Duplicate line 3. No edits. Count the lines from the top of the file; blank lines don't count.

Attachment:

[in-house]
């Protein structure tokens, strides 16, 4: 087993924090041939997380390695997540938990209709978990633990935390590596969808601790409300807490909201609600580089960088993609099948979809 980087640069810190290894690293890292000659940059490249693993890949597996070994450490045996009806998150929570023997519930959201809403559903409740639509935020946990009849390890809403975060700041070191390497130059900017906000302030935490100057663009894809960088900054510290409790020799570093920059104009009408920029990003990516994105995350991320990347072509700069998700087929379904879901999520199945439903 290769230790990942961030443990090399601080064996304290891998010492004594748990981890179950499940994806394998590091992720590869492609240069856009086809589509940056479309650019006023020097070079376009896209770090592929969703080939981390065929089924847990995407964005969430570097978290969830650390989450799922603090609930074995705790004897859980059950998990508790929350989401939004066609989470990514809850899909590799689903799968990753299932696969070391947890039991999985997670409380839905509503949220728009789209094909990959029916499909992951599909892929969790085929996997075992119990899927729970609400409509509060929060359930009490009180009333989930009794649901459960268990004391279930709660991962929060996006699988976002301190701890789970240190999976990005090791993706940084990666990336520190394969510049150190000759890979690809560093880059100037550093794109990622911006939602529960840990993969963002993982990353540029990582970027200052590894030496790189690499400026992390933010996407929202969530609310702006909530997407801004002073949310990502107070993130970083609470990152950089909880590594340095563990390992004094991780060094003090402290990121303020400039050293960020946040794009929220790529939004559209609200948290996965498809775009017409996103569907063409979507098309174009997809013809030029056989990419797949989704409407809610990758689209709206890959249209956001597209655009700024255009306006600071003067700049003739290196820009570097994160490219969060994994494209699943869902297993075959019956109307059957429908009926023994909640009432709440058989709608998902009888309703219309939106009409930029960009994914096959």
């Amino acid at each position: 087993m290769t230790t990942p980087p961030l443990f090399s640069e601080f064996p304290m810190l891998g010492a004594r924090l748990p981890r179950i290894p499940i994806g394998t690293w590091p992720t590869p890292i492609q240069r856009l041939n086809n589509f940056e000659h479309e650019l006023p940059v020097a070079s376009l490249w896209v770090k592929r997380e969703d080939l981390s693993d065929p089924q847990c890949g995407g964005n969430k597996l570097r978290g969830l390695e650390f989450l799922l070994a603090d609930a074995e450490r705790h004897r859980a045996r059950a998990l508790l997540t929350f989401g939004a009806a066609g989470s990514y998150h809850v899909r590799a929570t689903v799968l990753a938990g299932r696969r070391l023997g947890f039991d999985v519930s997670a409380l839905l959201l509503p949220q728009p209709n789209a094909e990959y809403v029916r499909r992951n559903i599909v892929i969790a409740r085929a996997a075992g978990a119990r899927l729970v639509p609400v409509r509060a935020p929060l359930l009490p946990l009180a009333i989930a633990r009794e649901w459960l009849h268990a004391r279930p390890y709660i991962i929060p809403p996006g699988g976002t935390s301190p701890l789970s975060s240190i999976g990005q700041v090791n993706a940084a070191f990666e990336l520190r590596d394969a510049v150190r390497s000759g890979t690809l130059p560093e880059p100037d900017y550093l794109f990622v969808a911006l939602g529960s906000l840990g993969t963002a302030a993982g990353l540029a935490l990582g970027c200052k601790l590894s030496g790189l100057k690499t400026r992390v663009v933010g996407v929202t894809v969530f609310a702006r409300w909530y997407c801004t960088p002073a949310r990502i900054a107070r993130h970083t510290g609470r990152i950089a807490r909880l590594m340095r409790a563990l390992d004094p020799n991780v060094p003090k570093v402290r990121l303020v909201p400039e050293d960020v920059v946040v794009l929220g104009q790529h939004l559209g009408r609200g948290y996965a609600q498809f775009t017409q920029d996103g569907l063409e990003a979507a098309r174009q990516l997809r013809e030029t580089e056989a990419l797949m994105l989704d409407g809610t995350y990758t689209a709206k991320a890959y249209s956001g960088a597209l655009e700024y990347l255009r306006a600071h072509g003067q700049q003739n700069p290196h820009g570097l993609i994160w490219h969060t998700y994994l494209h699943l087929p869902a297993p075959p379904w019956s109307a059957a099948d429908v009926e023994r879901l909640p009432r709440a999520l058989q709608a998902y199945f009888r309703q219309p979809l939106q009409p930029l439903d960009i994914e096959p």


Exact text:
């Amino acid at each position: 087993m290769t230790t990942p980087p961030l443990f090399s640069e601080f064996p304290m810190l891998g010492a004594r924090l748990p981890r179950i290894p499940i994806g394998t690293w590091p992720t590869p890292i492609q240069r856009l041939n086809n589509f940056e000659h479309e650019l006023p940059v020097a070079s376009l490249w896209v770090k592929r997380e969703d080939l981390s693993d065929p089924q847990c890949g995407g964005n969430k597996l570097r978290g969830l390695e650390f989450l799922l070994a603090d609930a074995e450490r705790h004897r859980a045996r059950a998990l508790l997540t929350f989401g939004a009806a066609g989470s990514y998150h809850v899909r590799a929570t689903v799968l990753a938990g299932r696969r070391l023997g947890f039991d999985v519930s997670a409380l839905l959201l509503p949220q728009p209709n789209a094909e990959y809403v029916r499909r992951n559903i599909v892929i969790a409740r085929a996997a075992g978990a119990r899927l729970v639509p609400v409509r509060a935020p929060l359930l009490p946990l009180a009333i989930a633990r009794e649901w459960l009849h268990a004391r279930p390890y709660i991962i929060p809403p996006g699988g976002t935390s301190p701890l789970s975060s240190i999976g990005q700041v090791n993706a940084a070191f990666e990336l520190r590596d394969a510049v150190r390497s000759g890979t690809l130059p560093e880059p100037d900017y550093l794109f990622v969808a911006l939602g529960s906000l840990g993969t963002a302030a993982g990353l540029a935490l990582g970027c200052k601790l590894s030496g790189l100057k690499t400026r992390v663009v933010g996407v929202t894809v969530f609310a702006r409300w909530y997407c801004t960088p002073a949310r990502i900054a107070r993130h970083t510290g609470r990152i950089a807490r909880l590594m340095r409790a563990l390992d004094p020799n991780v060094p003090k570093v402290r990121l303020v909201p400039e050293d960020v920059v946040v794009l929220g104009q790529h939004l559209g009408r609200g948290y996965a609600q498809f775009t017409q920029d996103g569907l063409e990003a979507a098309r174009q990516l997809r013809e030029t580089e056989a990419l797949m994105l989704d409407g809610t995350y990758t689209a709206k991320a890959y249209s956001g960088a597209l655009e700024y990347l255009r306006a600071h072509g003067q700049q003739n700069p290196h820009g570097l993609i994160w490219h969060t998700y994994l494209h699943l087929p869902a297993p075959p379904w019956s109307a059957a099948d429908v009926e023994r879901l909640p009432r709440a999520l058989q709608a998902y199945f009888r309703q219309p979809l939106q009409p930029l439903d960009i994914e096959p």